[Some Talmudists claim that when the text says wa-yihad Yitro (Exodus 18.9), translated as “Jethro rejoiced,” this meant that Jethro self-circumcised, that he felt a stinging in his flesh and when you exchange the ח with a ה to be wa-yihad, then the meaning is that Jethro became a Jew. I think this is farfetched and does not at all fit in with the thrust as well as the details of the story.]

Note also that Jethro paid no attention to the part of the story when God saved the Israelites in the desert and provided water and manna. It was not God as a material provider that interested him. He came as a foreign minister, not as an economic minister focused on material things. His concern was authority and power and how it was to be exercised. Jethro said that God was greater than all the other gods because he protected His people and punished those who would treat them “arrogantly.” That is the function of statesmanship. Jethro then made a sacrifice, brought a burnt offering and joined Moses, Aaron and the elders of Israel in a festive meal. What Jethro did was also a diplomatic reproach to Moses and Aaron, as well as the 600,000 Israelites because, until Jethro arrived and performed his sacrifice, none of the Israelites had deemed recognizing the power of the Other as important.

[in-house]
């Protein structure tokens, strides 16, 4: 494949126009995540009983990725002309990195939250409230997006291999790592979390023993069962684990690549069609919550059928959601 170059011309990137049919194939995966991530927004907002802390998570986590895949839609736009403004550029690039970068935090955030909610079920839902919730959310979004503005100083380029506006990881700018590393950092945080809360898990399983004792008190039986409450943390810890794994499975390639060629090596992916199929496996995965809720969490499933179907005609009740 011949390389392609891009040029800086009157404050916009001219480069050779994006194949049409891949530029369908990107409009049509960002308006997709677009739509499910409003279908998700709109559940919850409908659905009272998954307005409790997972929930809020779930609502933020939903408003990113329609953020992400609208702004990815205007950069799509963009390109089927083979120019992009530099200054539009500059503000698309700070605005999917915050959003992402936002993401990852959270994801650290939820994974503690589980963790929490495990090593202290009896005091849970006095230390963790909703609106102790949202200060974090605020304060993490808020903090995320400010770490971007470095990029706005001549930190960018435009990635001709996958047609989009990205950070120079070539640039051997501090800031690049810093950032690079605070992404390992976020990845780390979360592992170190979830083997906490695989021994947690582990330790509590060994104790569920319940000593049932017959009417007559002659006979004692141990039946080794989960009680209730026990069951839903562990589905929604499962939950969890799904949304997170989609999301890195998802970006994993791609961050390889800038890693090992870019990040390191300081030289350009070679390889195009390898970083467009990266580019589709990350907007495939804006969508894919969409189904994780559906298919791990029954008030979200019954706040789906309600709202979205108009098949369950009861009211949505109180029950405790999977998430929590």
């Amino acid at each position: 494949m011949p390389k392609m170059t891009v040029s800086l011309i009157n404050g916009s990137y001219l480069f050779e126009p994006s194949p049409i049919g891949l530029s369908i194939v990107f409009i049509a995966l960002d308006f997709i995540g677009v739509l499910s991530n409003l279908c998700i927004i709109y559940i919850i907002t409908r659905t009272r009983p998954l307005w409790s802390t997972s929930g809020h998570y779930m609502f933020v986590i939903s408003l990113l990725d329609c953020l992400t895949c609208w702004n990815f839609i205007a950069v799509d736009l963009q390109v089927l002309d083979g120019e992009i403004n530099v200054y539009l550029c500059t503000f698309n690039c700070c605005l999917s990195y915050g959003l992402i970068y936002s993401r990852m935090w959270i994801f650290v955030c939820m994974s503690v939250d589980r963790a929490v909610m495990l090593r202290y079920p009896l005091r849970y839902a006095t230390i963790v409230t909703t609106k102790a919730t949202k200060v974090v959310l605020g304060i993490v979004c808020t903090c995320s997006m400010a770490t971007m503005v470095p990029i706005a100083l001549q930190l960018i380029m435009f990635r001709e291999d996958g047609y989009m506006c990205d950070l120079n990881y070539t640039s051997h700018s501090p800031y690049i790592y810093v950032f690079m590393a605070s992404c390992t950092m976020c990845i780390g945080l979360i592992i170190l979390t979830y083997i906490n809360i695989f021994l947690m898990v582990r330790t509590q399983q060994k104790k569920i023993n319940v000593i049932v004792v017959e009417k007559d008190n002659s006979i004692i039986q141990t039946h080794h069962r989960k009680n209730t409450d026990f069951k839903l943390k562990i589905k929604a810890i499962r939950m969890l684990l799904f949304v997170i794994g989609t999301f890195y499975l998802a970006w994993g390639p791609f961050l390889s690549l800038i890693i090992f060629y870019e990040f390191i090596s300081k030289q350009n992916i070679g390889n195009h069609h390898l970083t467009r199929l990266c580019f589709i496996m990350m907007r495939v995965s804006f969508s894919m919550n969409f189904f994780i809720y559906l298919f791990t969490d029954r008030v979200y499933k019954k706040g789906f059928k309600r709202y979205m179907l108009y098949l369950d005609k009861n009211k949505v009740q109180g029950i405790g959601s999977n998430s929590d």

The next day Jethro observed Moses acting as a judge and welfare officer when his people came to him with requests and the need to resolve disputes. That part of the story reminded me when I was first introduced to Yasser Arafat in Gaza. (He had not yet moved to Ramallah.) It was 9:30 or 10:00 p.m., which I thought was quite late for a political meeting. We were ushered into a very large room with chairs all around the sides. I was totally shocked to see about half the chairs filled. My memory may be exaggerating, but I thought there were twenty-five people waiting. We were told they were waiting to see Arafat. We were then ushered into an anteroom. There were four people waiting there. We were taken past them right into Arafat’s office.